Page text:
If someone is searching online for information about the cost of a product or service, this is an opportunity for your website to show up in the search results.

This is also Sheridan’s argument for keeping a blog and building out your website as a resource for your clients — the more topics of interest you share, the more likely you are to pop up when they’re researching.

That said, They Ask, You Answer has been highly influential and I wouldn’t be surprised if more businesses have started posting discussions about pricing. From my informal observations, though, your business will still be in the minority.

It’s all about trust

This kind of honest, upfront content marketing is all about building trust. Sharing information that will help your clients and customers come to a decision builds a sense of trust in your company. 

Content marketing positions you and your business as experts in your field, and what is an expert other than someone we trust who has more knowledge in a field than we do?

“Fact is, every business has a single tie that binds them all together when it comes to consumers and buyers, and that is trust,” Sheridan writes.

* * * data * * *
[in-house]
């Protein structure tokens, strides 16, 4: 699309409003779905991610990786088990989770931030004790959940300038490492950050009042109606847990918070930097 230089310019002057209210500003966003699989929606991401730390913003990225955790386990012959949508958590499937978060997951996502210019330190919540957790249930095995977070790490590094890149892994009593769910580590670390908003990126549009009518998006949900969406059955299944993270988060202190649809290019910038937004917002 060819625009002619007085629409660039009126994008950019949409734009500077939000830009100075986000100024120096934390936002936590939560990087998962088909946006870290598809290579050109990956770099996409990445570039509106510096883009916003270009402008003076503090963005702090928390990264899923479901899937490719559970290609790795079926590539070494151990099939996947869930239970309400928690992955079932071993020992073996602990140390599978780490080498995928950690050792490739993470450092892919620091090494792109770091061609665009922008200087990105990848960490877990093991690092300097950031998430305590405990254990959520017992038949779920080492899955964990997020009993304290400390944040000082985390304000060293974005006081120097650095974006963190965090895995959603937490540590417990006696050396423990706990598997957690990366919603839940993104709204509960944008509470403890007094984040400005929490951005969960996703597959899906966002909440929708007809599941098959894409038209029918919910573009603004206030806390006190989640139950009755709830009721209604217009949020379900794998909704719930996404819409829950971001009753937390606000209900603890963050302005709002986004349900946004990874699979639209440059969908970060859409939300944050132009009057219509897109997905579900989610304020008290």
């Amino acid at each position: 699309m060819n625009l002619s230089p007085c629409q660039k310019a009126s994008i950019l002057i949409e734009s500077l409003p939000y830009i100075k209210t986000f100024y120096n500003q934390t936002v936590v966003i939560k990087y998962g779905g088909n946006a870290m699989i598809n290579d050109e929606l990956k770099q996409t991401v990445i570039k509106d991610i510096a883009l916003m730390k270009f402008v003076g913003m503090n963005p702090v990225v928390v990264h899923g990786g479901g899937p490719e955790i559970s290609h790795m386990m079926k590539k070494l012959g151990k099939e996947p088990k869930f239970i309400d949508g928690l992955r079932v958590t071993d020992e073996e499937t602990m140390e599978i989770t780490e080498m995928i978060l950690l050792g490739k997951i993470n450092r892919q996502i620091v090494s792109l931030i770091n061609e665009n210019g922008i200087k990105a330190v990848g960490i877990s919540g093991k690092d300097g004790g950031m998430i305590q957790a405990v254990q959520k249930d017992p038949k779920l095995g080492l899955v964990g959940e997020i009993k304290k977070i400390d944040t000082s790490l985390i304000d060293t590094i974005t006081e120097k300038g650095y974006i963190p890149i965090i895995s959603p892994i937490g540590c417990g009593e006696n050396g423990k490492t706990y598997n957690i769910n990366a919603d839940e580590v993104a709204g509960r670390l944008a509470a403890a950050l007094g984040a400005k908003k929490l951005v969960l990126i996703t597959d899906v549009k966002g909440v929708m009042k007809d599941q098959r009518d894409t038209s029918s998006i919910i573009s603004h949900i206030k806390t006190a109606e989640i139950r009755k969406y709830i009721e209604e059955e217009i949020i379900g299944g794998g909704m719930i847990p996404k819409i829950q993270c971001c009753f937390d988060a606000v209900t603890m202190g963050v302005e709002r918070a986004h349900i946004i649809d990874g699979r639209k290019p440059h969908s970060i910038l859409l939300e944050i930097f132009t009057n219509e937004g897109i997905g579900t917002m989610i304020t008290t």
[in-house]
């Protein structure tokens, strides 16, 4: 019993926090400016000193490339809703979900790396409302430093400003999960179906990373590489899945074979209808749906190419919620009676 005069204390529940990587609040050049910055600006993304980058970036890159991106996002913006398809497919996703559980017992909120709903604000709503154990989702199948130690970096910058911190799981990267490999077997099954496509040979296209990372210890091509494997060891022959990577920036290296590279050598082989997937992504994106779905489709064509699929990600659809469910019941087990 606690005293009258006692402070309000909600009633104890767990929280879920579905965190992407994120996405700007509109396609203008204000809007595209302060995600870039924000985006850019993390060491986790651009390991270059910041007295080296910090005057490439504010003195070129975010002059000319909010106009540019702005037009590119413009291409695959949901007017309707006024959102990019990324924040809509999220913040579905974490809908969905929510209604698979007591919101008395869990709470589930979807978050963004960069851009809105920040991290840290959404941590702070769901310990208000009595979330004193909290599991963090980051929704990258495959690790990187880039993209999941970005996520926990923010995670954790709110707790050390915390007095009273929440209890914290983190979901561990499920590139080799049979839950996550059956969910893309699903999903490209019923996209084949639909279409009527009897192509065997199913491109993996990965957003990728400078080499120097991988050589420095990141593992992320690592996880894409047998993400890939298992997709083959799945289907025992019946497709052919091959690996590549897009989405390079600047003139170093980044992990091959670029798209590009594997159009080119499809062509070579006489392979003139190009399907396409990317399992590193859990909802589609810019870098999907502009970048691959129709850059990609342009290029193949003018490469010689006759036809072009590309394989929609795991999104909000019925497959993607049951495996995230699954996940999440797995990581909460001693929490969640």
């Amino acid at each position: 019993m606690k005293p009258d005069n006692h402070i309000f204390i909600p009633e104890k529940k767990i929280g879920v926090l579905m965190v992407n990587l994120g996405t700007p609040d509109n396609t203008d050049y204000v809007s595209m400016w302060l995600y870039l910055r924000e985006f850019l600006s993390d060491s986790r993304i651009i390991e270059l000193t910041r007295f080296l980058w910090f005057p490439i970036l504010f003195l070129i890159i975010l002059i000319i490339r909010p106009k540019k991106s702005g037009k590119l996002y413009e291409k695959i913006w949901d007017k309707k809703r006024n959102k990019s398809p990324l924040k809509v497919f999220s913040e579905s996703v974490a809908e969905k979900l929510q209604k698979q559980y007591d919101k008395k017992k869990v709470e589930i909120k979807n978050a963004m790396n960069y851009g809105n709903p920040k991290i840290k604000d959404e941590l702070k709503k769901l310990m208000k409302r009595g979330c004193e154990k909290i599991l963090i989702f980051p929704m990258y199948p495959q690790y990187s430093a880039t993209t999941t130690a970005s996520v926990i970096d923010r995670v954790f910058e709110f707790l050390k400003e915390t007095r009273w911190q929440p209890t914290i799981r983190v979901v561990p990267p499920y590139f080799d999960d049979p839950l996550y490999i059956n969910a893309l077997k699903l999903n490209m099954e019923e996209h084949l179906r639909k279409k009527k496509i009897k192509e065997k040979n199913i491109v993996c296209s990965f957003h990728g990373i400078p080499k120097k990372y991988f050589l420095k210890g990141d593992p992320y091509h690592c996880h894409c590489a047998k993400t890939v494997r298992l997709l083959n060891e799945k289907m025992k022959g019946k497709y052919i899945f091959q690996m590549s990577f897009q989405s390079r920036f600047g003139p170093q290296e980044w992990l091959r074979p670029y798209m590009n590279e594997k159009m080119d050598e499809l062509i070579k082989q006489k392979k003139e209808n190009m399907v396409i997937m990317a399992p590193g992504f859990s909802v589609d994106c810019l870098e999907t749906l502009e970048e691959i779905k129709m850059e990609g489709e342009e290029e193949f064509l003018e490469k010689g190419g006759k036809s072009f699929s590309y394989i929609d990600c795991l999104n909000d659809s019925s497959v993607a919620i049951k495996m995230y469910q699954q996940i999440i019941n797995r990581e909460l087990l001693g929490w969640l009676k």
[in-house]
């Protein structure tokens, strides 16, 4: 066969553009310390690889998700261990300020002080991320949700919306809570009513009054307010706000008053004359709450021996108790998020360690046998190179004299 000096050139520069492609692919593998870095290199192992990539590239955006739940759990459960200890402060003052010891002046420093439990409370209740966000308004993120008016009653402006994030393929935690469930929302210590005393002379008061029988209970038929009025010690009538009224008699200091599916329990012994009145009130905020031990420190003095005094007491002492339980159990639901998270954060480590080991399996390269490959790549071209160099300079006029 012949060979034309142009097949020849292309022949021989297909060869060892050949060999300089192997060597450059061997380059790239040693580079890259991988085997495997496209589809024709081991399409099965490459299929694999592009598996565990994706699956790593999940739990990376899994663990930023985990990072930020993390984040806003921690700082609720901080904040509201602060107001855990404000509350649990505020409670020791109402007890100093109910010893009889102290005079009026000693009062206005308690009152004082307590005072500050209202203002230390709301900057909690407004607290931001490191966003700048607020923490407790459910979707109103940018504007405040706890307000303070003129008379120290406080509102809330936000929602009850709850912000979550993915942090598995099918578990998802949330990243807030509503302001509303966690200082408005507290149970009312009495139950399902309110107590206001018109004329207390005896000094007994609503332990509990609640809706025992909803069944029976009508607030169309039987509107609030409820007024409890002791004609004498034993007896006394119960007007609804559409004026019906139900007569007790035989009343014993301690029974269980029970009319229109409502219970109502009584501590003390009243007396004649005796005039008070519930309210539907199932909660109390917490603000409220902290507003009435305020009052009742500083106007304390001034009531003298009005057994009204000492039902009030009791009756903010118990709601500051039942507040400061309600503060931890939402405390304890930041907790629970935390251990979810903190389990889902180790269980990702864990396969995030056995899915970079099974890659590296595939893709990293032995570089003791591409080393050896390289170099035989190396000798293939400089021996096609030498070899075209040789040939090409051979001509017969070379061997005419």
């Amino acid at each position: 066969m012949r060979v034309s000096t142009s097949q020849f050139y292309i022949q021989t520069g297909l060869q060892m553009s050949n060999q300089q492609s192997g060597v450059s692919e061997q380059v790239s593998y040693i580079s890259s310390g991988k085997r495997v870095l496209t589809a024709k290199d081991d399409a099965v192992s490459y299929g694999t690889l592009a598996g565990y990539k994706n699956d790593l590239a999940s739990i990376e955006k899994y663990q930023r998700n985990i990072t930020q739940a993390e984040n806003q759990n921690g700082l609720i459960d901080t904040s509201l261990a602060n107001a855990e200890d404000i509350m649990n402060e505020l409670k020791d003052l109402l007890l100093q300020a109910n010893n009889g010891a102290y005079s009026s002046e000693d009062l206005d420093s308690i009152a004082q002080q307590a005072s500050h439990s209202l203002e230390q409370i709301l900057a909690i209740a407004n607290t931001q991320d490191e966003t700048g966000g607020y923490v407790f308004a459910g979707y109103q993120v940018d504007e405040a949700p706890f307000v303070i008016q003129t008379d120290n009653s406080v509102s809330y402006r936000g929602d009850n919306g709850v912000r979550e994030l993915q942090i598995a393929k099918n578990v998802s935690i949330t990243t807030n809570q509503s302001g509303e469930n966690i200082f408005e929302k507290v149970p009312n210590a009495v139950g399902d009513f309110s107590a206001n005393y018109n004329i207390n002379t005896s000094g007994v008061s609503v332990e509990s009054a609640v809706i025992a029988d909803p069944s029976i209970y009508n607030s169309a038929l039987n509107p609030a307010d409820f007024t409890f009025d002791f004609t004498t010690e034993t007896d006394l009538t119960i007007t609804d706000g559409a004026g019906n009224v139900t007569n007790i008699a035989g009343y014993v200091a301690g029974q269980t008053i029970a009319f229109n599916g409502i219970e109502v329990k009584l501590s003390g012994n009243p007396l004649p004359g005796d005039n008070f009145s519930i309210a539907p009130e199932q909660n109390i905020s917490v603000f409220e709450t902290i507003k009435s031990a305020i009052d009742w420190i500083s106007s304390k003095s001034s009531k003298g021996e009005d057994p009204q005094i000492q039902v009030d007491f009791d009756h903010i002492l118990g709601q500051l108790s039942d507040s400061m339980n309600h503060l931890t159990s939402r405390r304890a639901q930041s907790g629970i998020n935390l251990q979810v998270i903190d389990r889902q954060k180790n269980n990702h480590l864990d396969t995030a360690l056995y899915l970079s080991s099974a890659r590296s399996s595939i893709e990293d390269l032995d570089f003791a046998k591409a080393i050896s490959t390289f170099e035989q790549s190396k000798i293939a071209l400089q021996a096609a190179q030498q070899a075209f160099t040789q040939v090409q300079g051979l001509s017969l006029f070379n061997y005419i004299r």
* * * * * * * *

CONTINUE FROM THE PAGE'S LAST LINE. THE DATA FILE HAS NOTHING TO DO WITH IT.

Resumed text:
He argues that we’re all in the business of trust, and content marketing is one way to start to gain trust, especially early on in the sales process.

What we’ve learned from posting our prices

I read They Ask, You Answer in 2018, and we started posting our prices in 2019 with our next website update. 

It’s been incredibly helpful to the sales process to have a place where we can point potential customers to start the conversation about their project. As it turns out, “How much does it cost?” is a very common question!

And it has helped qualify leads. Many clients come to us now starting the conversation with, “We looked at the pricing on your website…” It’s a great way to start a new business relationship because we both know we’re on the same page.

Have some potential clients not reached out to us because they saw the pricing? Very likely. But it certainly didn’t hurt our business; the first year we had our pricing posted, we saw a 30 per cent increase in revenue. 

I do recommend that you read They Ask, You Answer to hear Marcus Sheridan’s take on all this and much more! It’s a quick, 217-page read with lots of examples about how a wide variety of businesses can use inbound sales and content marketing to improve customer relationships.